Skip to main content

Kaitlin Manning introduces a new series of blog posts aimed at helping dealers take better pictures of rare books and ephemera for online use.


Up until now, I have focused my blog posts solely on social media sites and how to best use them to your advantage. In the next few posts I will tackle a related and equally important topic, a source of much anxiety, confusion, and the desire to throw things at walls – the almighty digital image. Whether online or at the customer’s demand, supplying images of our books and ephemera is quickly becoming the norm. It also requires that we as booksellers become acquainted with at least the basics of digital photography in order to meet that demand and present our inventory in the best possible light.

So let’s begin with the most basic tool of digital photography: the digital camera. I think there is a common misconception that unless you have professional (i.e. expensive) equipment, you cannot take great looking images. In fact, even very basic digital cameras can be effective when used correctly. By the same token, while there are many advantages to investing in a decent camera set-up, fancy equipment alone is useless if you don’t have the time or desire to learn how to operate it properly. So before spending your hard earned cash on an upgrade, I would highly recommend spending a little time with the camera you already own.  With a few tweaks and tips, you will be surprised at how good your images can look (so stay tuned). Take the time to read the manual, get to know your camera’s menu and settings, and practice shooting real books. Then, if you still feel like you are due for an upgrade, read on...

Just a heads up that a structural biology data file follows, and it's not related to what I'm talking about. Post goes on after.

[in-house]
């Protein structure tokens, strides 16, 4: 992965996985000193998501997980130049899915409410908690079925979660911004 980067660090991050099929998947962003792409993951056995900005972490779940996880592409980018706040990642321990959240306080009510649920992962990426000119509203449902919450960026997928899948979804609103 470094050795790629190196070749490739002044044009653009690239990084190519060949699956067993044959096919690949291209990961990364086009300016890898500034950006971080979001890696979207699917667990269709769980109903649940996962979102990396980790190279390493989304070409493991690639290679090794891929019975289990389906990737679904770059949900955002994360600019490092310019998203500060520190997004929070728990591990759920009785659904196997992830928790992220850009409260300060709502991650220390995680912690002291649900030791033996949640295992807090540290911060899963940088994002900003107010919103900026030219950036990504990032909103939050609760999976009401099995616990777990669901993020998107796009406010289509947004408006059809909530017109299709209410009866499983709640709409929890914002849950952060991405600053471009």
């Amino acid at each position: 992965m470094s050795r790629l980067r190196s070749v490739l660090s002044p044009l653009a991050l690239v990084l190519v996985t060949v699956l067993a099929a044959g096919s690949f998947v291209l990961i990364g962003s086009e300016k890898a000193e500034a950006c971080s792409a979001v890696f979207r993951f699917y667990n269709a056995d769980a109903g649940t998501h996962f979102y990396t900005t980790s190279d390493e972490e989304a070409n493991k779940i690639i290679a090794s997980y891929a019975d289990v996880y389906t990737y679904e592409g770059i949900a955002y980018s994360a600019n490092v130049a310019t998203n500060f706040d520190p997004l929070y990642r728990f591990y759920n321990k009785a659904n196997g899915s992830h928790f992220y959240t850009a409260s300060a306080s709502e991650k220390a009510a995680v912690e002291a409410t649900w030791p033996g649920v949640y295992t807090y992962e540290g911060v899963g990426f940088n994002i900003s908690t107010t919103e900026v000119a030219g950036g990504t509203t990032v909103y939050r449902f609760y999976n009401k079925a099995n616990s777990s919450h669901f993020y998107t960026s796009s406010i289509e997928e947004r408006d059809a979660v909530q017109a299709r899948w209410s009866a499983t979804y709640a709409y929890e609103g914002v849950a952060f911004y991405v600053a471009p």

A Canon

When choosing a new camera, there are two main options to consider: a “point and shoot” and a DSLR. Point and shoot cameras (like the Canon model pictured first) are typically more affordable and designed for ease of use. You will find these kinds of cameras at every price point (you probably have one lying around already) including many souped-up versions that have capabilities approaching their bigger brothers, the DSLR’s. 


These souped-up models (such as the Nikon pictured here) are called "bridge" cameras because they fall somewhere between a point and shoot and a DSLR, and are worth considering if you want a little more control over your pictures but don’t have the time or desire to devote to learn a fully manual model. Both point and shoot cameras and bridge cameras are often referred to as having a “fixed lens” because the lens is firmly attached to the camera body.


Digital Single-Lens Reflex cameras, or DSLR’s typically come with a higher price tag ($1500+) and a much steeper learning curve, but they also give you complete control over your images. Going fully manual allows you to fine tune your settings as you go, with better sensitivity to light and better overall image quality. There are many DSLR brands on the market, but the two that you will encounter most often are Canon and Nikon. Both are excellent quality and your choice will really come down to personal preference (I find Canon cameras a bit more intuitive in terms of ease of use, but I prefer the overall feel of the Nikon when I am taking photos). Whatever your choice, remember that you are buying into an entire system, not just a camera, when you make your purchase. That is to say, because you will be learning how to operate a specific brand and buy accessories to fit that brand, your choice will likely be a long-term commitment. As such, I would highly recommend going to your local photography store and trying out a number of models before buying.